The ‘pragmatist’ line taken by Daoists, Nietzsche and existential phenomenologists such as Heidegger and Merleau-Ponty, is the best one to take in order to dispel the pretensions of ‘absolutism’. The main objection, for example, to the ‘scientistic’ claim that physics describes the world as it is in itself is that, to recall James’s remark, you ‘can’t weed out’ the human contribution. That is, the scientific image of the world, like any other, is indelibly shaped by our interests, practices and prejudices. There is no reason at all to think that creatures with very different purposes and concerns would arrive at the scientific image, and no reason at all to accuse such creatures of getting the world wrong – a point that both Chuang Tzu and Nietzsche make when comparing human and animal perspectives.

Continuing the End Times series, Richard Marshall interviews David E Cooper.

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Tragedy and Philosophy published 25/02/2017

Tragedy is the expression of a view of life as defined finally by an insurmountable contradiction (of a law of life at odds with itself), while philosophy will always aim at a sort of overcoming of contradiction (of the law of non-contradiction as the need of truth).

Continuing the End Times series, Richard Marshall interviews Dennis J Schmidt.

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Evidence, Agency and Bad Faith published 18/02/2017

Since it might be extremely important for us to do something difficult, we can have excellent practical reasons to do it even if we don’t have evidence in light of which we can rationally predict that we will follow through with our decision. In those cases, we can rationally believe against the evidence: We can believe that we will do something difficult, even though we have evidence that there’s a significant chance that we will fail to follow through. If, however, we look to our evidence to settle the question of what we will do, when matters are up to us, we deny our freedom and we exhibit something akin to bad faith.

Continuing the End Times series, Richard Marshall interviews Berislav Marušić.

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Why Philosophy of Quantum Mechanics Is More Important Than That of Poached Eggs published 11/02/2017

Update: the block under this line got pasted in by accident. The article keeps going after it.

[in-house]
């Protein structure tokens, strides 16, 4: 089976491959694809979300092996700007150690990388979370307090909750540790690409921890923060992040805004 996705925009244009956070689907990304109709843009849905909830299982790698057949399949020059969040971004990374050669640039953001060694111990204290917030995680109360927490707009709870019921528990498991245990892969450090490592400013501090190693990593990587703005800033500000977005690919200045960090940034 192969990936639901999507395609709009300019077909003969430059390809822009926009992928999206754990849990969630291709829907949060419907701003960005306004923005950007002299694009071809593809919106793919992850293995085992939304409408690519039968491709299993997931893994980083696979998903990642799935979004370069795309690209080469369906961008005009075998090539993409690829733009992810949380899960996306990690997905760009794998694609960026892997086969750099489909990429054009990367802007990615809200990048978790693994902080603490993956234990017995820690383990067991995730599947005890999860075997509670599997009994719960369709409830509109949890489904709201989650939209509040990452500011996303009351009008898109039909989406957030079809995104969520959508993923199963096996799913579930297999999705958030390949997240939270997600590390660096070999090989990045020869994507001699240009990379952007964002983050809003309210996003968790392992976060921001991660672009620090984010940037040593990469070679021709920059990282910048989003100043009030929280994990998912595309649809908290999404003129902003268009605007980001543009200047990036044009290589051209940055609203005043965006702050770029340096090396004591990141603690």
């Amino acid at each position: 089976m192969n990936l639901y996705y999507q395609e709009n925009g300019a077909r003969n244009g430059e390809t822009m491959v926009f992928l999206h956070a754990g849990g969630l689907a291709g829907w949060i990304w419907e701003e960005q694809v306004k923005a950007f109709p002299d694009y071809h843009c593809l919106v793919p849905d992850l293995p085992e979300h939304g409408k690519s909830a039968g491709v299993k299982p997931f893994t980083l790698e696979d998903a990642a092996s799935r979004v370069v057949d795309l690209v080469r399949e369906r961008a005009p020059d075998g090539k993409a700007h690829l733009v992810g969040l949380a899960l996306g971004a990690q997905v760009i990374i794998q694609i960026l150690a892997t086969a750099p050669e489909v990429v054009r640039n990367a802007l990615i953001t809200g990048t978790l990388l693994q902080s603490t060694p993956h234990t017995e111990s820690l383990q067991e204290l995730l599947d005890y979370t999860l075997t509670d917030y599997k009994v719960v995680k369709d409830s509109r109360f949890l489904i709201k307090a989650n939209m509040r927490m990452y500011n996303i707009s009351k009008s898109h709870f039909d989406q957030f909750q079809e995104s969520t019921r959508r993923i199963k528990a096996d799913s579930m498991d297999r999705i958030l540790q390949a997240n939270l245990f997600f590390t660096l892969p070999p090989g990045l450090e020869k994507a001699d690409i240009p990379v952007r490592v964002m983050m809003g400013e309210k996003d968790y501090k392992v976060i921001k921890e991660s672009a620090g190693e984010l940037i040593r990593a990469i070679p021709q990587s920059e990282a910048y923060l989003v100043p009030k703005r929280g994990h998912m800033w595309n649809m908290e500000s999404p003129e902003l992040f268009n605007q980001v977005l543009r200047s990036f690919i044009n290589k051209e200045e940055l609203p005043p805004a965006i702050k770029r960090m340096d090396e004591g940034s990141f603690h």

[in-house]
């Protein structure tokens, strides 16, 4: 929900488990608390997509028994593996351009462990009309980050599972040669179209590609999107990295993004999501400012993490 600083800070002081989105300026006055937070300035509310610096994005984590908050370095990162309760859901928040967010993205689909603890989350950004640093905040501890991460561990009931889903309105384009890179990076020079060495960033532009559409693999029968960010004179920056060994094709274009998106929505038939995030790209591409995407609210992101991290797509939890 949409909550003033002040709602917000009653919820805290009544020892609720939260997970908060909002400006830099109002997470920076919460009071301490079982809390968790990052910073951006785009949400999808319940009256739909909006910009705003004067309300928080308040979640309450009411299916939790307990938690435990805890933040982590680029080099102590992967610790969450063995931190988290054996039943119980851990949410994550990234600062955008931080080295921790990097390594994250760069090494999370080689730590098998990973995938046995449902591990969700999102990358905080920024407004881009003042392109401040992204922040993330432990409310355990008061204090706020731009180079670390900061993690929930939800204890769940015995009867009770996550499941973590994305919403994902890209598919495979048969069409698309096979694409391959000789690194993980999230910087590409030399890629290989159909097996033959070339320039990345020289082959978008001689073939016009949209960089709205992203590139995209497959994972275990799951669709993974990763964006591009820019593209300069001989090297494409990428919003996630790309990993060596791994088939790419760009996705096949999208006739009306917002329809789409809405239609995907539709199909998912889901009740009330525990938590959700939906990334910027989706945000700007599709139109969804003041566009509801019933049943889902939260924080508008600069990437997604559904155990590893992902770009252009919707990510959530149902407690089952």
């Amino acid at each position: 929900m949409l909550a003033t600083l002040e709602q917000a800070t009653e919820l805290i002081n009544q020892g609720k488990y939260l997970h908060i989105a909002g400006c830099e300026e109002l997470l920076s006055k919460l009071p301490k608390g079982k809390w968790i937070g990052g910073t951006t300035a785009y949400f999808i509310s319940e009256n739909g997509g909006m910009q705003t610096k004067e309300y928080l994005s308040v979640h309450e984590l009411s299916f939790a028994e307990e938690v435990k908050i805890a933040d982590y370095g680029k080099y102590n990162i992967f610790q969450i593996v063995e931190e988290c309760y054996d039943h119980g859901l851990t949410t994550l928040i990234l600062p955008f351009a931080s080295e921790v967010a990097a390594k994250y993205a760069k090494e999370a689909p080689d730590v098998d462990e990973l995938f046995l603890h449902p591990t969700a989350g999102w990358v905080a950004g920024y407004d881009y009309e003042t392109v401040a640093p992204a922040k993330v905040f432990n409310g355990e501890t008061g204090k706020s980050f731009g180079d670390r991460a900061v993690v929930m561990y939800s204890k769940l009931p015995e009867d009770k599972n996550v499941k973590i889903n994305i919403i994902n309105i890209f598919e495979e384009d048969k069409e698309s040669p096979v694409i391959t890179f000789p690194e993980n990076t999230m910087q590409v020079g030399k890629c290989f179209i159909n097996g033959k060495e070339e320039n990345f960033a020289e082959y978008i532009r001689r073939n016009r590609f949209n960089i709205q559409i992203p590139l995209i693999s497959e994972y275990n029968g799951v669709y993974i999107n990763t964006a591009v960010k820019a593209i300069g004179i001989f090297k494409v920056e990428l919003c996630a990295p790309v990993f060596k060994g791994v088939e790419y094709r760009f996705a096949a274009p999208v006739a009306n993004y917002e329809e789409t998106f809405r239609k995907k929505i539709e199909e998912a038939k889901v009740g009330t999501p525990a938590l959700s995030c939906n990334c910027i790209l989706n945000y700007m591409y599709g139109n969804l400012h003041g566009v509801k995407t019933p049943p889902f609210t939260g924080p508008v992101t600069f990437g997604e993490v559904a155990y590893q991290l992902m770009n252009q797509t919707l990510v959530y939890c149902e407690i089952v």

I think the scientists who are unhappy with metaphysics generally have a rather narrow view of what metaphysics is – that it’s speculation, unconstrained by empirical findings, angels on the head of a pin stuff. I’m not saying that doesn’t go on. But there is such a thing as empirically informed metaphysics. If you want to find out about the nature of the physical world, then sure, look to physics. But don’t expect a physics textbook to provide all the answers.

Continuing the End Times series, Richard Marshall interviews Peter Lewis.

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Internalism and Descartes’ Demon and Stuff published 04/02/2017

He seemed to think that sensations, perceptual experiences, emotions, imaginations – all mental features with a phenomenal character – supervene on bodily states and require what he called the “union of mind and body”. This aspect of Descartes’s dualism often puzzles interpreters, since in addition to asserting that mind and body are distinct, he also says that they are “intermingled”. I propose an interpretation of the relevant texts that is coherent with dualism. The key is that on Descartes’s view, all the mental features just mentioned need a proximate cause outside the mind. So they depend on the body not for their existence, but for their causal origin.

Continuing the End Times series, Richard Marshall interviews Katalin Farkas